What Being Mugged Taught Me about Compassion
Tuesday, November 10, 2015
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It was getting cold in Boston. It was December, and the days were getting shorter and shorter. I was waiting for my bus to go home after my internship working in a rough part of town. I glanced over my shoulder and noticed a man walking straight toward me. His pace increased, and he jumped me. I felt the adrenaline in my body break me free as he grasped awkwardly at my shoulders.
He scoffed, "So you want to play tough, huh?"
There I stood in a moment of sheer vulnerability not of my own choosing, face to face with a young man probably around my age at the time—about twenty years old. In the moment, I regretted my decision to oppose him, for surely he had a weapon and would use it on me.
So I asked him directly, "What do you want?"
It was a simple question, asked out of deathly fear. I could not anticipate what happened next.
He started weeping.
He told me that he needed money to buy his niece a Christmas present. My body relaxed as his aggressive posture subsided into sobs. I opened my wallet and gave him the little cash that I had. I told him that God loves him. He told me that he would pay me back and ran off into the park nearby.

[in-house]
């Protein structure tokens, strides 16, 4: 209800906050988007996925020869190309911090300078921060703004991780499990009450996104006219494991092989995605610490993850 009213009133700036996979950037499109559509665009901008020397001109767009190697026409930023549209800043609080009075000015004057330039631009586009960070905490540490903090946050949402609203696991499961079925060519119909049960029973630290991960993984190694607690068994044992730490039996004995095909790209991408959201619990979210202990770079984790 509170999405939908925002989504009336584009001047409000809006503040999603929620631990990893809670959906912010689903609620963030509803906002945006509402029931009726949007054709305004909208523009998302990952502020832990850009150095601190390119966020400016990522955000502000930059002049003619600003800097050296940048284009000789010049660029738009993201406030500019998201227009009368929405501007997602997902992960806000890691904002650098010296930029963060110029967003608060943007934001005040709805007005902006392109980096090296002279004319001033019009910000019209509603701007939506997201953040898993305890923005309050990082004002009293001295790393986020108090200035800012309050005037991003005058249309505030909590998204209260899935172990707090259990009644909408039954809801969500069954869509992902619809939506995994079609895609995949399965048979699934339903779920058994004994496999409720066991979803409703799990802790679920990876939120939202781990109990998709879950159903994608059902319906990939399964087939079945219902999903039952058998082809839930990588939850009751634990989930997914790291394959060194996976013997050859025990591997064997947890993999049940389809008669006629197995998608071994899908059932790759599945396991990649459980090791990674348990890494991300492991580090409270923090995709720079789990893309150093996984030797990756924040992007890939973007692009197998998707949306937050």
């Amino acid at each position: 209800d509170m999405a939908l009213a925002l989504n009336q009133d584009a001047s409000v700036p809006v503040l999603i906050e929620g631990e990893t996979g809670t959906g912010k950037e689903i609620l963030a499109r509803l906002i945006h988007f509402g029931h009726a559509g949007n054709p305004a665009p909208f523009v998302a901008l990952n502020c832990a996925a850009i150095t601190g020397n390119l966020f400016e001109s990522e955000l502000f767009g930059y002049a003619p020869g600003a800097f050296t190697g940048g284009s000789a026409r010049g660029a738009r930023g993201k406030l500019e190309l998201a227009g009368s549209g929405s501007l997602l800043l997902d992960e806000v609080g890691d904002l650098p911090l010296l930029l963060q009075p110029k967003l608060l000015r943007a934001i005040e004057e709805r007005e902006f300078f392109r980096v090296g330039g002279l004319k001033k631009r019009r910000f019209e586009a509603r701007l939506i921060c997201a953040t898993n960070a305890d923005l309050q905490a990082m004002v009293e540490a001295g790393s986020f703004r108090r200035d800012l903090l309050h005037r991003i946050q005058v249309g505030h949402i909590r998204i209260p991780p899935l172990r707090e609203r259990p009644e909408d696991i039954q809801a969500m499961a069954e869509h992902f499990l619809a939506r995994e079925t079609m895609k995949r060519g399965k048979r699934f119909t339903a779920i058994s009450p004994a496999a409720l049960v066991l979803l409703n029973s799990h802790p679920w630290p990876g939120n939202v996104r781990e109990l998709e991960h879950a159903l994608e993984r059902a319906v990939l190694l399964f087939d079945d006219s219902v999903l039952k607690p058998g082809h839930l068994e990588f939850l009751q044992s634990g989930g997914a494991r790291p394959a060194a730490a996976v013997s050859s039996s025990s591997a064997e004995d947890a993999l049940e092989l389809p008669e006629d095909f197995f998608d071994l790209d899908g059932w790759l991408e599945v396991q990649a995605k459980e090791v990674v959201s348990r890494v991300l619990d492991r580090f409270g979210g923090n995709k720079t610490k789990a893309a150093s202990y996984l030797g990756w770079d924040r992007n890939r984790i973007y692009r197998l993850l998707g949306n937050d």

Relieved and grateful for my life, I realized that I had been invited into someone's world of suffering and sadness. I felt more alive in that moment than I had in a long time.
Living Life at a Safe Distance
During that semester as a college student, I had begun to gravitate toward urban living. From the mix of cultural faces on public transportation to the dazzling displays of art and architecture to the panoply of cheap ethnic foods, living in the city felt adventurous. However, all my life I had kept my distance from life in the difficult real world of uneasy tensions and ruptured relationships. Whether this was a self-protective measure learned at an early age living as an Asian in a majority white Midwestern suburb or a predisposition to abstract ideas and concepts or just innate introversion, I can't say [for sure]. But I know that it was not what God wanted from me.
The evening that I was mugged that began to shift. I began to feel something deeply for the people who struggled to live in the city. During my time in Boston, I became interested in learning about urban poverty and socioeconomic injustice.
It took this encounter for me to be fully present to the reality of Christ's presence in the place to which he called me. Nothing that I learned in books or lectures could bring me to a place of knowing the city like the tears of a young man appealing for help for a family member. God's tearful image was right in front of me. I was brought near enough to touch this young man's wound and share something of myself in a very intimate moment.
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